Friday, March 27, 2009


I decided that I would also re-rip the albums that I had previously ripped from duplicate cassettes, since that should improve the sound quality. At one time I couldn't tell the difference between a cassette and an LP, but now I can. The vinyl rips are brighter, punchier, the cassettes are sort of squishy. I don't know how else to describe it. And this goes for commercially produced cassettes as well, most of which (in my collection) don't sound as good as my old duplicate tapes.

I just did an evaluation of my recent rip of Tales of Mystery and Imagination, the first Alan Parsons Project album. It was almost perfect except for a bad pop/skip on "The Fall of the House of Usher." So I went back and listened to that track from my tape rip, and it was perfect. Since that record hasn't been played since I made that recording all those years ago, the damage to the vinyl that caused the skip must have somehow happened in storage. My entire record collection has been moved a few times in the past 20+ years, so I must conclude that some speck of dirt got into there somehow during a move and caused a tiny scratch in the vinyl. I don't know how else that could have happened.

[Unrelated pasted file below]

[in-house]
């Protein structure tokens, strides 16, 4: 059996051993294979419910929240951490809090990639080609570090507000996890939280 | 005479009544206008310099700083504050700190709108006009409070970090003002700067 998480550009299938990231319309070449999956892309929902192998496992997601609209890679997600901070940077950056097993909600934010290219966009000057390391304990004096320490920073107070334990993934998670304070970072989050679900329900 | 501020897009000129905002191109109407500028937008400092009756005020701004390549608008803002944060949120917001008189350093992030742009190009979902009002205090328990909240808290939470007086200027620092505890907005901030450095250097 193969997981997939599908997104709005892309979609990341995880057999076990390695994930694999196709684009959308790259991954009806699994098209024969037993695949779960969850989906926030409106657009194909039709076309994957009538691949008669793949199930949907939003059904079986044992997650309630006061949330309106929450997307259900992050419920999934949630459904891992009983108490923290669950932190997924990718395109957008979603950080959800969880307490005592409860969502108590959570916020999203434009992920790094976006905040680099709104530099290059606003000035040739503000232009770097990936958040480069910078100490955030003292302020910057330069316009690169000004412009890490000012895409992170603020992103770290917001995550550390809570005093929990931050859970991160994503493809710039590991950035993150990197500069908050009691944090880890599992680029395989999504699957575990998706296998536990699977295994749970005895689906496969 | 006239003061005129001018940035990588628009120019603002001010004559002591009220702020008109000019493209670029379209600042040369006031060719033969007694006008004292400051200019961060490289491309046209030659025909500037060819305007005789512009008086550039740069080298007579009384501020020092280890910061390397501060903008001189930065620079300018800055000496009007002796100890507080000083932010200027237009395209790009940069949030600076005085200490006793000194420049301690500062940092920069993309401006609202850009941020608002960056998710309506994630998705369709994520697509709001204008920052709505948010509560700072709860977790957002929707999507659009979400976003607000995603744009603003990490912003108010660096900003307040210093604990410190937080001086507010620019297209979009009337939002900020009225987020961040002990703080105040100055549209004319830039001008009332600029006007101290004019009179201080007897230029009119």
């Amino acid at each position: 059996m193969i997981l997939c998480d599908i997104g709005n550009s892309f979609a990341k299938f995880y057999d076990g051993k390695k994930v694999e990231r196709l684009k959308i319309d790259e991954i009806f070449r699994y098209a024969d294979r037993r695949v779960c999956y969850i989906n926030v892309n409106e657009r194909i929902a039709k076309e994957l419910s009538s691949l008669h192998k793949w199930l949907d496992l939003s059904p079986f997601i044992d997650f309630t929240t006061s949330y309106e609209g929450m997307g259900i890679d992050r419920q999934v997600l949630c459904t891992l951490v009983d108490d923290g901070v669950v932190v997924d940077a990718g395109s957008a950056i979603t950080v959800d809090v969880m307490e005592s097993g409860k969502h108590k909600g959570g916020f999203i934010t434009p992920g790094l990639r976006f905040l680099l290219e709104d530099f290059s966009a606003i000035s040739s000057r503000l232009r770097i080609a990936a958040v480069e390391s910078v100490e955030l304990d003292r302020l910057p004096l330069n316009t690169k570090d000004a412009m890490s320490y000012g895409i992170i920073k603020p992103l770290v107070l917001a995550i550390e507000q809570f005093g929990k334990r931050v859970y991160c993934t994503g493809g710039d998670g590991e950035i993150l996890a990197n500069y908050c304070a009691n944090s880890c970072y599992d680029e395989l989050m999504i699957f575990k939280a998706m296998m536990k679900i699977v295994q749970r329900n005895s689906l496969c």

So in this case, I'll have to keep the tape-rip version for that track, even though it is noticeably different. Well, it's noticeable if I'm paying attention.

P.S. The high-res (like 256 kbps and up that I download from Amazon) mp3s also sound different, even brighter and punchier than vinyl, and also sort of brittle. The ones saved at 128 kpbs sound just about identical to vinyl. Or maybe I'm imagining the whole thing.

1 comment:

  1. The thing about vinyl is that it reproduces all of the sound exactly; everything else has been digitally cleaned up, and tiny details can be lost.
    I do all my ripping at 192kbps; for the music I listen to it seems to sound better.